How matter comes to matter in children’s nature play: Posthumanist approaches and children’s geographies
The possibility that matter can act as an agent in the human/environment interaction may be helpful to researchers and practitioners in understanding and enhancing children’s nature play activities
The purpose of this study was to discern how young children, the material environment, and discourse intra-act in (or act within) nature play activities. While a combination of different data collection methods were employed (including photographs taken by children, drawings, interviews, and participant observations), video observations of children at play in a natural environment served as the primary data source. In analyzing the data, a distinction was made between sensorimotor play and play activities with symbolic content. The analysis of children’s play was also guided by the theory of agential realism – that is, the understanding that matter may act as an agent in the human/environment interaction. This understanding is in contrast to the idea of affordances which is generally considered to be the properties of an object that define its possible uses. The idea of affordances suggests a passive role of the physical environment in the human/environment interaction, while the idea of agential realism suggests a more active role.
The 42 children who participated in this study were between the ages of six and eight and attended two different Swedish schools with outdoor education programs. Children were observed playing in natural environments near the school and in green areas of the schoolyards. For both sensorimotor and symbolic play, natural materials and the environment were found to be agential in several ways. For sensorimotor play, the natural environments served as agents in prompting both fine and gross motor activities, setting “children’s hands and bodies in motion.” For symbolic play, natural materials and the natural environments were discursively agential as they were reminiscent of other objects children could use to represent artifacts and humans. Observations of children’s play indicated that they were using natural materials and natural environments in symbolic ways and that what they represented also reflected discourses from life outside the school, such as scenarios related to family life. In both sensorimotor and symbolic play, discourse among the children was also influential.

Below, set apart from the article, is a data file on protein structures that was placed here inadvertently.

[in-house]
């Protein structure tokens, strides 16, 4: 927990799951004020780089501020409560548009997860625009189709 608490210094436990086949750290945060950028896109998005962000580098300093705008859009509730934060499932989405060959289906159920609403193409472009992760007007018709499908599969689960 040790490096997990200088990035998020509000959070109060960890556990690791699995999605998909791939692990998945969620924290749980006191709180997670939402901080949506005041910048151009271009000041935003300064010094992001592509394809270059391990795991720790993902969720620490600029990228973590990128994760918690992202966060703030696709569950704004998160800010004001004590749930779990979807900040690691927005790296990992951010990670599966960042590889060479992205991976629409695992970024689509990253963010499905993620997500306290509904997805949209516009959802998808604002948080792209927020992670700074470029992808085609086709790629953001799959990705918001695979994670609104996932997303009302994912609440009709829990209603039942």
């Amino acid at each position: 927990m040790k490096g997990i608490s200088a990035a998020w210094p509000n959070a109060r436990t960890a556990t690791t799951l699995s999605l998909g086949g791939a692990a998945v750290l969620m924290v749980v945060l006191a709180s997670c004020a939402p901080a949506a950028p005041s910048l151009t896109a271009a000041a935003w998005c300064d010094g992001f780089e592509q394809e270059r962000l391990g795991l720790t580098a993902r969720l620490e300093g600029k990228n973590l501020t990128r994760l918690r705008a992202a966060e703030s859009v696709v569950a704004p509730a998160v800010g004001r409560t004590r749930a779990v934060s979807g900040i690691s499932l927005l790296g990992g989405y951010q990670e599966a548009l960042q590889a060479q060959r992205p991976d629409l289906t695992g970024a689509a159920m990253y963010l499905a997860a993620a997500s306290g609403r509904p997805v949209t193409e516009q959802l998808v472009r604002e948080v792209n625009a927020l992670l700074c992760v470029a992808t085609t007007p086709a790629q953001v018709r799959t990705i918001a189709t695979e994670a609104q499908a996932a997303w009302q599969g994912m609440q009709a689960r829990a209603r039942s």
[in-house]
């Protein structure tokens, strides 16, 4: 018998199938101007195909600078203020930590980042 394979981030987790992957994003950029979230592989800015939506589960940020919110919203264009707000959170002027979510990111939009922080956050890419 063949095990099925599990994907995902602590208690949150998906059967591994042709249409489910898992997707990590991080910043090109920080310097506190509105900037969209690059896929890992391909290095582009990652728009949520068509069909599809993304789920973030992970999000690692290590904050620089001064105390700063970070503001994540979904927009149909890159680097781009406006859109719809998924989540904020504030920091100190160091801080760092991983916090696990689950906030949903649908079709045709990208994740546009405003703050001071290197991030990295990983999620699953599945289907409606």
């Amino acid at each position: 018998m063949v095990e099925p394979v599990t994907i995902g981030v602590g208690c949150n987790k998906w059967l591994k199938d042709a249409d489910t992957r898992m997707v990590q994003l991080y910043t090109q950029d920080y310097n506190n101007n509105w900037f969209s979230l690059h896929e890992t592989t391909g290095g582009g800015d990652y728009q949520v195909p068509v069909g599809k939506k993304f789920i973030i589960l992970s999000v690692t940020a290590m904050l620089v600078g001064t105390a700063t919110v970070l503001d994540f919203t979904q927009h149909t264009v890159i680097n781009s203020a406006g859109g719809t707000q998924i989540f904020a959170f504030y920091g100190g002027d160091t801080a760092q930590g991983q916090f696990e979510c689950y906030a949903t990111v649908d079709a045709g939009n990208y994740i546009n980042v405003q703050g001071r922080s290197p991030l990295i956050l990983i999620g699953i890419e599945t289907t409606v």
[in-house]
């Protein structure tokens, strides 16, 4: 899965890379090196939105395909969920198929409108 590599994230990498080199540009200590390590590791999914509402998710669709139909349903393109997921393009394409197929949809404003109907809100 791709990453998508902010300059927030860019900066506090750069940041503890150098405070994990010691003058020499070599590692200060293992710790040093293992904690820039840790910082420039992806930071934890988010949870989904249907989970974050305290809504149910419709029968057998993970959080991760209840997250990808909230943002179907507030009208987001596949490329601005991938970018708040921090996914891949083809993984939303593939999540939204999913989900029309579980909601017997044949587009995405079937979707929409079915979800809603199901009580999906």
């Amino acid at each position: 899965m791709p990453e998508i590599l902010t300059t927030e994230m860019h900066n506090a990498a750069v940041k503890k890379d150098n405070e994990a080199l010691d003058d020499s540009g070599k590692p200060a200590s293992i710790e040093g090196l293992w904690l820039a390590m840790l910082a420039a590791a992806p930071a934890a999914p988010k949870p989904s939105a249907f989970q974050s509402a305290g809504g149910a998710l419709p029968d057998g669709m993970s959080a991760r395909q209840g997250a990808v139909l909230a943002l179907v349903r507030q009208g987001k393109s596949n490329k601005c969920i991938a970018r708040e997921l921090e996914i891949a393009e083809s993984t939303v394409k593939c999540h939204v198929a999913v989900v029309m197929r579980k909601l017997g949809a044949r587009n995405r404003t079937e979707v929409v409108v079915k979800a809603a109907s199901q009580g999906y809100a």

Implications of this study as presented by the authors include the following:
• The concept of intra-action can help researchers and practitioners gain knowledge about how matter ‘acts’ in encounters with children.
• The choice of environment and discursive practices both play a role in establishing the limits and possibilities of children’s nature play activities.
Änggård, E., (2015). How matter comes to matter in children’s nature play: Posthumanist approaches and children’s geographies. Children's Geographies, 14(1),